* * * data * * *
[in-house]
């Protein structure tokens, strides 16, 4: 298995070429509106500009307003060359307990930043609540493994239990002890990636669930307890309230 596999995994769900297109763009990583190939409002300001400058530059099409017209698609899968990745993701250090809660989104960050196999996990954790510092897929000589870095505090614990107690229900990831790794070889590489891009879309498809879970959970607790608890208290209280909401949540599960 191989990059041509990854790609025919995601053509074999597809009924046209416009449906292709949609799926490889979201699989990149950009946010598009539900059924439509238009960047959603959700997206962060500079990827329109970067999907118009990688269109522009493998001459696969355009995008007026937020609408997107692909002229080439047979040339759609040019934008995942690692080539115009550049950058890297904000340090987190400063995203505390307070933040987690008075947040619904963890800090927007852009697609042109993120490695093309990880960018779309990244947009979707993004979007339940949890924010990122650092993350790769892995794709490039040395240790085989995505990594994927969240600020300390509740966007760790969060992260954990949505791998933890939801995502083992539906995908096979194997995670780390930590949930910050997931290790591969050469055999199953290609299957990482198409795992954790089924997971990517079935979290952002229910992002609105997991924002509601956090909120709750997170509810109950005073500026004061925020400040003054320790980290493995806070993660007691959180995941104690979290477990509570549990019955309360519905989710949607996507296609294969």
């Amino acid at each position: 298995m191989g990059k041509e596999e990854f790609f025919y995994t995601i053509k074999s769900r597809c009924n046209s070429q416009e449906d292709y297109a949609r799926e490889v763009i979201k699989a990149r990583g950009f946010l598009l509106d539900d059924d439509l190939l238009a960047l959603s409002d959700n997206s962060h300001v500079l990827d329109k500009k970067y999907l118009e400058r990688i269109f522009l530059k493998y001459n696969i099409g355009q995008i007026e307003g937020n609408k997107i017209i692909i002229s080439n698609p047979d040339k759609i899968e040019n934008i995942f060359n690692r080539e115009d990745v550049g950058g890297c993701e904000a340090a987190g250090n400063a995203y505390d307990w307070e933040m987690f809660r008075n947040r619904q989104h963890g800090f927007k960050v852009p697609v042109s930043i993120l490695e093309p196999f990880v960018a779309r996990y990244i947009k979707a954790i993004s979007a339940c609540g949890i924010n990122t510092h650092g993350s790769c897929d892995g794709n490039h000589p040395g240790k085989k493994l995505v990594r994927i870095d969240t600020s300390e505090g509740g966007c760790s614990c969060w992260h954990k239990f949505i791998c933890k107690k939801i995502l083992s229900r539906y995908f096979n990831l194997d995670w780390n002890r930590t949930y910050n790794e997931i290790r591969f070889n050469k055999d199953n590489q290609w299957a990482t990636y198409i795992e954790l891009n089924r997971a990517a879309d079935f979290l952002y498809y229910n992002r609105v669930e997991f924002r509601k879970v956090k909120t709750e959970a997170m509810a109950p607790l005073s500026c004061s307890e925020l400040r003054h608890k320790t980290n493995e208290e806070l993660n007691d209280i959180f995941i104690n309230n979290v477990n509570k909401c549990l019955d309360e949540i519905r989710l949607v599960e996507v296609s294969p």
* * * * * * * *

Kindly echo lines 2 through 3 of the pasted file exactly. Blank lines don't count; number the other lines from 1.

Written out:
């Protein structure tokens, strides 16, 4: 298995070429509106500009307003060359307990930043609540493994239990002890990636669930307890309230 596999995994769900297109763009990583190939409002300001400058530059099409017209698609899968990745993701250090809660989104960050196999996990954790510092897929000589870095505090614990107690229900990831790794070889590489891009879309498809879970959970607790608890208290209280909401949540599960 191989990059041509990854790609025919995601053509074999597809009924046209416009449906292709949609799926490889979201699989990149950009946010598009539900059924439509238009960047959603959700997206962060500079990827329109970067999907118009990688269109522009493998001459696969355009995008007026937020609408997107692909002229080439047979040339759609040019934008995942690692080539115009550049950058890297904000340090987190400063995203505390307070933040987690008075947040619904963890800090927007852009697609042109993120490695093309990880960018779309990244947009979707993004979007339940949890924010990122650092993350790769892995794709490039040395240790085989995505990594994927969240600020300390509740966007760790969060992260954990949505791998933890939801995502083992539906995908096979194997995670780390930590949930910050997931290790591969050469055999199953290609299957990482198409795992954790089924997971990517079935979290952002229910992002609105997991924002509601956090909120709750997170509810109950005073500026004061925020400040003054320790980290493995806070993660007691959180995941104690979290477990509570549990019955309360519905989710949607996507296609294969």
């Amino acid at each position: 298995m191989g990059k041509e596999e990854f790609f025919y995994t995601i053509k074999s769900r597809c009924n046209s070429q416009e449906d292709y297109a949609r799926e490889v763009i979201k699989a990149r990583g950009f946010l598009l509106d539900d059924d439509l190939l238009a960047l959603s409002d959700n997206s962060h300001v500079l990827d329109k500009k970067y999907l118009e400058r990688i269109f522009l530059k493998y001459n696969i099409g355009q995008i007026e307003g937020n609408k997107i017209i692909i002229s080439n698609p047979d040339k759609i899968e040019n934008i995942f060359n690692r080539e115009d990745v550049g950058g890297c993701e904000a340090a987190g250090n400063a995203y505390d307990w307070e933040m987690f809660r008075n947040r619904q989104h963890g800090f927007k960050v852009p697609v042109s930043i993120l490695e093309p196999f990880v960018a779309r996990y990244i947009k979707a954790i993004s979007a339940c609540g949890i924010n990122t510092h650092g993350s790769c897929d892995g794709n490039h000589p040395g240790k085989k493994l995505v990594r994927i870095d969240t600020s300390e505090g509740g966007c760790s614990c969060w992260h954990k239990f949505i791998c933890k107690k939801i995502l083992s229900r539906y995908f096979n990831l194997d995670w780390n002890r930590t949930y910050n790794e997931i290790r591969f070889n050469k055999d199953n590489q290609w299957a990482t990636y198409i795992e954790l891009n089924r997971a990517a879309d079935f979290l952002y498809y229910n992002r609105v669930e997991f924002r509601k879970v956090k909120t709750e959970a997170m509810a109950p607790l005073s500026c004061s307890e925020l400040r003054h608890k320790t980290n493995e208290e806070l993660n007691d209280i959180f995941i104690n309230n979290v477990n509570k909401c549990l019955d309360e949540i519905r989710l949607v599960e996507v296609s294969p």